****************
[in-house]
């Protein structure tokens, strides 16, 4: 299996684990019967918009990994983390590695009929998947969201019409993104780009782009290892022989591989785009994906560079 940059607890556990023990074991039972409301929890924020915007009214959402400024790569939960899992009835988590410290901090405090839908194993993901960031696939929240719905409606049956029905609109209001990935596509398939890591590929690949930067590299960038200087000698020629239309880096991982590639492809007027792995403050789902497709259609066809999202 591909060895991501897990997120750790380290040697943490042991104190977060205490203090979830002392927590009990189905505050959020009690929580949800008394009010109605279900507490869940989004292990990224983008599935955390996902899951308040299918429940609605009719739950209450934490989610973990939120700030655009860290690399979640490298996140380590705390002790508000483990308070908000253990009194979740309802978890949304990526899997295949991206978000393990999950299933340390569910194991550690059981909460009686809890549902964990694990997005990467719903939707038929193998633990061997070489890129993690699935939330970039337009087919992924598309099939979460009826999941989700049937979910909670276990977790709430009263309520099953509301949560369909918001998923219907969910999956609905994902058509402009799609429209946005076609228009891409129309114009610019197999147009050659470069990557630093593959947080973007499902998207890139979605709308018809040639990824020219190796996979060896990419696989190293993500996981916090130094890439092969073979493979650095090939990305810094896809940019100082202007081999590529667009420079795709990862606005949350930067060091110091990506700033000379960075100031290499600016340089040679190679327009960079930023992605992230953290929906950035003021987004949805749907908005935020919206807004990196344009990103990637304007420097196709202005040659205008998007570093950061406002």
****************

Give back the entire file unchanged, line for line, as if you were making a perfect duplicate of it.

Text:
[in-house]
């Protein structure tokens, strides 16, 4: 299996684990019967918009990994983390590695009929998947969201019409993104780009782009290892022989591989785009994906560079 940059607890556990023990074991039972409301929890924020915007009214959402400024790569939960899992009835988590410290901090405090839908194993993901960031696939929240719905409606049956029905609109209001990935596509398939890591590929690949930067590299960038200087000698020629239309880096991982590639492809007027792995403050789902497709259609066809999202 591909060895991501897990997120750790380290040697943490042991104190977060205490203090979830002392927590009990189905505050959020009690929580949800008394009010109605279900507490869940989004292990990224983008599935955390996902899951308040299918429940609605009719739950209450934490989610973990939120700030655009860290690399979640490298996140380590705390002790508000483990308070908000253990009194979740309802978890949304990526899997295949991206978000393990999950299933340390569910194991550690059981909460009686809890549902964990694990997005990467719903939707038929193998633990061997070489890129993690699935939330970039337009087919992924598309099939979460009826999941989700049937979910909670276990977790709430009263309520099953509301949560369909918001998923219907969910999956609905994902058509402009799609429209946005076609228009891409129309114009610019197999147009050659470069990557630093593959947080973007499902998207890139979605709308018809040639990824020219190796996979060896990419696989190293993500996981916090130094890439092969073979493979650095090939990305810094896809940019100082202007081999590529667009420079795709990862606005949350930067060091110091990506700033000379960075100031290499600016340089040679190679327009960079930023992605992230953290929906950035003021987004949805749907908005935020919206807004990196344009990103990637304007420097196709202005040659205008998007570093950061406002």